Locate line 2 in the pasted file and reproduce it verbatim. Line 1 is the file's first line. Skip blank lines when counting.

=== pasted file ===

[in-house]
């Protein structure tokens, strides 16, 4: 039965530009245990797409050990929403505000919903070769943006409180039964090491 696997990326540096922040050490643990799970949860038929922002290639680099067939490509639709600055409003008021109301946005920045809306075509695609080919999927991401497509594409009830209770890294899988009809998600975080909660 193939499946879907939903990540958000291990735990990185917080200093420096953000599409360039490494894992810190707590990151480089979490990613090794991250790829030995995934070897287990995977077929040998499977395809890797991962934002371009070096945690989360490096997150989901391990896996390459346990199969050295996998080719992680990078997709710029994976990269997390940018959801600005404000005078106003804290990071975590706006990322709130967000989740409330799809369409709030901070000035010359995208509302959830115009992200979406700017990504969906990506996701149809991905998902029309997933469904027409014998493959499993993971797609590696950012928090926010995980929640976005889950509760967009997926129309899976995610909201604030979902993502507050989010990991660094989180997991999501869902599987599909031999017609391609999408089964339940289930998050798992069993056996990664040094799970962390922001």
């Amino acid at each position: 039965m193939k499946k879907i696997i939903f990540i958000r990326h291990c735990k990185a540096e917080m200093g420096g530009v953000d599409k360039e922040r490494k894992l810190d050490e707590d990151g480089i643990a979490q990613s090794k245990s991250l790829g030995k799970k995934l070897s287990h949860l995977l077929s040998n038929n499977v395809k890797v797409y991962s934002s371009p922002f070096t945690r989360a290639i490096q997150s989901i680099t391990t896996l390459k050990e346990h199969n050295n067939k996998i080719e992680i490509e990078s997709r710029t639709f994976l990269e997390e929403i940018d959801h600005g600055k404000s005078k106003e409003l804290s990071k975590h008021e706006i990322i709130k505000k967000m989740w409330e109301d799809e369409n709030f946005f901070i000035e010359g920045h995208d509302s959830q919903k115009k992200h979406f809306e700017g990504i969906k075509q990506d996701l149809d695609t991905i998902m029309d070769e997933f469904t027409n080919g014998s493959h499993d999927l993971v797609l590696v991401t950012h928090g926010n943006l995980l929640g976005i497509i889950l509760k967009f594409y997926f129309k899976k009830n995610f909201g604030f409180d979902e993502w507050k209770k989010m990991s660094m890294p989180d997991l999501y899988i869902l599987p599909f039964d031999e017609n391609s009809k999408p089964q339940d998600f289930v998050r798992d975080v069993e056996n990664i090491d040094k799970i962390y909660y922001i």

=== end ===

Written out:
């Protein structure tokens, strides 16, 4: 039965530009245990797409050990929403505000919903070769943006409180039964090491 696997990326540096922040050490643990799970949860038929922002290639680099067939490509639709600055409003008021109301946005920045809306075509695609080919999927991401497509594409009830209770890294899988009809998600975080909660 193939499946879907939903990540958000291990735990990185917080200093420096953000599409360039490494894992810190707590990151480089979490990613090794991250790829030995995934070897287990995977077929040998499977395809890797991962934002371009070096945690989360490096997150989901391990896996390459346990199969050295996998080719992680990078997709710029994976990269997390940018959801600005404000005078106003804290990071975590706006990322709130967000989740409330799809369409709030901070000035010359995208509302959830115009992200979406700017990504969906990506996701149809991905998902029309997933469904027409014998493959499993993971797609590696950012928090926010995980929640976005889950509760967009997926129309899976995610909201604030979902993502507050989010990991660094989180997991999501869902599987599909031999017609391609999408089964339940289930998050798992069993056996990664040094799970962390922001």